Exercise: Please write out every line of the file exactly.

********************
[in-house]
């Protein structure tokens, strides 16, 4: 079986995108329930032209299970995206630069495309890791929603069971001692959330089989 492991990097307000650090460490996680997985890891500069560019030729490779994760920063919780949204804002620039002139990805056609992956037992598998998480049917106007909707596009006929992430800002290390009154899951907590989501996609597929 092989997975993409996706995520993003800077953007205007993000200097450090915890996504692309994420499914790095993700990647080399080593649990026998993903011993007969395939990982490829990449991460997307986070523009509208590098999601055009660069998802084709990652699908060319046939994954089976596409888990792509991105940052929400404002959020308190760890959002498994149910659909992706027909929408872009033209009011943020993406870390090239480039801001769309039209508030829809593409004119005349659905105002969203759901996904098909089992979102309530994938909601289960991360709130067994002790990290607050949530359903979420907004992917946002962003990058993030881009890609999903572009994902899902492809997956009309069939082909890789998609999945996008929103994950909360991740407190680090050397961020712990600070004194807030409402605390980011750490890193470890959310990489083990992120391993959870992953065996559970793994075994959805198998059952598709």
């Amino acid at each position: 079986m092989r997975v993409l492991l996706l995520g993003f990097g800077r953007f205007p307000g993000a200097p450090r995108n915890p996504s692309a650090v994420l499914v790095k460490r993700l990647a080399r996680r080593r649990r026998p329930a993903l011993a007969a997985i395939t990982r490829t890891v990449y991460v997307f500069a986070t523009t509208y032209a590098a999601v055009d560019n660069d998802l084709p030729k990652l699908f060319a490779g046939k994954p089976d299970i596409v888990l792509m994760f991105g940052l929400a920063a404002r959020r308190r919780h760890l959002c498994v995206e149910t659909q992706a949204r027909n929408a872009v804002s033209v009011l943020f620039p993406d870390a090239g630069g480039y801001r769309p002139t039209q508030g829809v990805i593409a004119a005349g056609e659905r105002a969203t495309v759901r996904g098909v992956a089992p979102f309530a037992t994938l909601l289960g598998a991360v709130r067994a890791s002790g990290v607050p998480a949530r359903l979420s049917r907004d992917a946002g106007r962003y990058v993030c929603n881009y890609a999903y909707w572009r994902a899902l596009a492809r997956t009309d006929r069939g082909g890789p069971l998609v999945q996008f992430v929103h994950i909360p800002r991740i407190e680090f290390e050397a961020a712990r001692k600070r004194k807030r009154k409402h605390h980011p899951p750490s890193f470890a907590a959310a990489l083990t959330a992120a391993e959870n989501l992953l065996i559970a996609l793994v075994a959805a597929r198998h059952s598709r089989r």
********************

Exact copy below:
[in-house]
């Protein structure tokens, strides 16, 4: 079986995108329930032209299970995206630069495309890791929603069971001692959330089989 492991990097307000650090460490996680997985890891500069560019030729490779994760920063919780949204804002620039002139990805056609992956037992598998998480049917106007909707596009006929992430800002290390009154899951907590989501996609597929 092989997975993409996706995520993003800077953007205007993000200097450090915890996504692309994420499914790095993700990647080399080593649990026998993903011993007969395939990982490829990449991460997307986070523009509208590098999601055009660069998802084709990652699908060319046939994954089976596409888990792509991105940052929400404002959020308190760890959002498994149910659909992706027909929408872009033209009011943020993406870390090239480039801001769309039209508030829809593409004119005349659905105002969203759901996904098909089992979102309530994938909601289960991360709130067994002790990290607050949530359903979420907004992917946002962003990058993030881009890609999903572009994902899902492809997956009309069939082909890789998609999945996008929103994950909360991740407190680090050397961020712990600070004194807030409402605390980011750490890193470890959310990489083990992120391993959870992953065996559970793994075994959805198998059952598709």
């Amino acid at each position: 079986m092989r997975v993409l492991l996706l995520g993003f990097g800077r953007f205007p307000g993000a200097p450090r995108n915890p996504s692309a650090v994420l499914v790095k460490r993700l990647a080399r996680r080593r649990r026998p329930a993903l011993a007969a997985i395939t990982r490829t890891v990449y991460v997307f500069a986070t523009t509208y032209a590098a999601v055009d560019n660069d998802l084709p030729k990652l699908f060319a490779g046939k994954p089976d299970i596409v888990l792509m994760f991105g940052l929400a920063a404002r959020r308190r919780h760890l959002c498994v995206e149910t659909q992706a949204r027909n929408a872009v804002s033209v009011l943020f620039p993406d870390a090239g630069g480039y801001r769309p002139t039209q508030g829809v990805i593409a004119a005349g056609e659905r105002a969203t495309v759901r996904g098909v992956a089992p979102f309530a037992t994938l909601l289960g598998a991360v709130r067994a890791s002790g990290v607050p998480a949530r359903l979420s049917r907004d992917a946002g106007r962003y990058v993030c929603n881009y890609a999903y909707w572009r994902a899902l596009a492809r997956t009309d006929r069939g082909g890789p069971l998609v999945q996008f992430v929103h994950i909360p800002r991740i407190e680090f290390e050397a961020a712990r001692k600070r004194k807030r009154k409402h605390h980011p899951p750490s890193f470890a907590a959310a990489l083990t959330a992120a391993e959870n989501l992953l065996i559970a996609l793994v075994a959805a597929r198998h059952s598709r089989r």